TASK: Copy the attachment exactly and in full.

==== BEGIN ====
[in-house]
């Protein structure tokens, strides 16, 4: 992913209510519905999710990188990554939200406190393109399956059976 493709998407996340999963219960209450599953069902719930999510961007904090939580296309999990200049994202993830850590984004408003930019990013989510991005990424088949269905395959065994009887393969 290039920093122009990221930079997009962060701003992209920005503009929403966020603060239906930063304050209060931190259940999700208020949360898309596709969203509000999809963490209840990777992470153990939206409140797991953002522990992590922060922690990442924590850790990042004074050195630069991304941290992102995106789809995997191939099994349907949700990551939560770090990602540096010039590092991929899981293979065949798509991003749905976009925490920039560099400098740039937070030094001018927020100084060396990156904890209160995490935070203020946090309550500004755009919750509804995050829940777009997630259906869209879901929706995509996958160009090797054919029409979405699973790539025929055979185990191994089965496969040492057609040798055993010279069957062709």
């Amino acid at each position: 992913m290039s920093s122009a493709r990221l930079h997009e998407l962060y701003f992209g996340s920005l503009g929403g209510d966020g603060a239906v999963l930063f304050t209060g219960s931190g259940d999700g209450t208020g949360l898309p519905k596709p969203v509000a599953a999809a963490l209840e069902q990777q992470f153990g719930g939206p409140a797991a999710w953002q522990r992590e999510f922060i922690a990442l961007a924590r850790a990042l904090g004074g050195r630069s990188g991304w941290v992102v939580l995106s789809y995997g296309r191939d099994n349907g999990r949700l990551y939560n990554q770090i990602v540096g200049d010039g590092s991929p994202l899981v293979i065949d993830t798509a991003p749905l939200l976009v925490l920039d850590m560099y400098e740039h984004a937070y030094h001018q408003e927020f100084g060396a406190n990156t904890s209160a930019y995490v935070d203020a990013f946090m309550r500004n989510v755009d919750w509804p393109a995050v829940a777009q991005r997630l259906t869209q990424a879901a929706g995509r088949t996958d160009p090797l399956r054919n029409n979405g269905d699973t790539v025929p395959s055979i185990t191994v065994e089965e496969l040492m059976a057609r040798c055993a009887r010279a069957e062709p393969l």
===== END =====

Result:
[in-house]
């Protein structure tokens, strides 16, 4: 992913209510519905999710990188990554939200406190393109399956059976 493709998407996340999963219960209450599953069902719930999510961007904090939580296309999990200049994202993830850590984004408003930019990013989510991005990424088949269905395959065994009887393969 290039920093122009990221930079997009962060701003992209920005503009929403966020603060239906930063304050209060931190259940999700208020949360898309596709969203509000999809963490209840990777992470153990939206409140797991953002522990992590922060922690990442924590850790990042004074050195630069991304941290992102995106789809995997191939099994349907949700990551939560770090990602540096010039590092991929899981293979065949798509991003749905976009925490920039560099400098740039937070030094001018927020100084060396990156904890209160995490935070203020946090309550500004755009919750509804995050829940777009997630259906869209879901929706995509996958160009090797054919029409979405699973790539025929055979185990191994089965496969040492057609040798055993010279069957062709």
């Amino acid at each position: 992913m290039s920093s122009a493709r990221l930079h997009e998407l962060y701003f992209g996340s920005l503009g929403g209510d966020g603060a239906v999963l930063f304050t209060g219960s931190g259940d999700g209450t208020g949360l898309p519905k596709p969203v509000a599953a999809a963490l209840e069902q990777q992470f153990g719930g939206p409140a797991a999710w953002q522990r992590e999510f922060i922690a990442l961007a924590r850790a990042l904090g004074g050195r630069s990188g991304w941290v992102v939580l995106s789809y995997g296309r191939d099994n349907g999990r949700l990551y939560n990554q770090i990602v540096g200049d010039g590092s991929p994202l899981v293979i065949d993830t798509a991003p749905l939200l976009v925490l920039d850590m560099y400098e740039h984004a937070y030094h001018q408003e927020f100084g060396a406190n990156t904890s209160a930019y995490v935070d203020a990013f946090m309550r500004n989510v755009d919750w509804p393109a995050v829940a777009q991005r997630l259906t869209q990424a879901a929706g995509r088949t996958d160009p090797l399956r054919n029409n979405g269905d699973t790539v025929p395959s055979i185990t191994v065994e089965e496969l040492m059976a057609r040798c055993a009887r010279a069957e062709p393969l």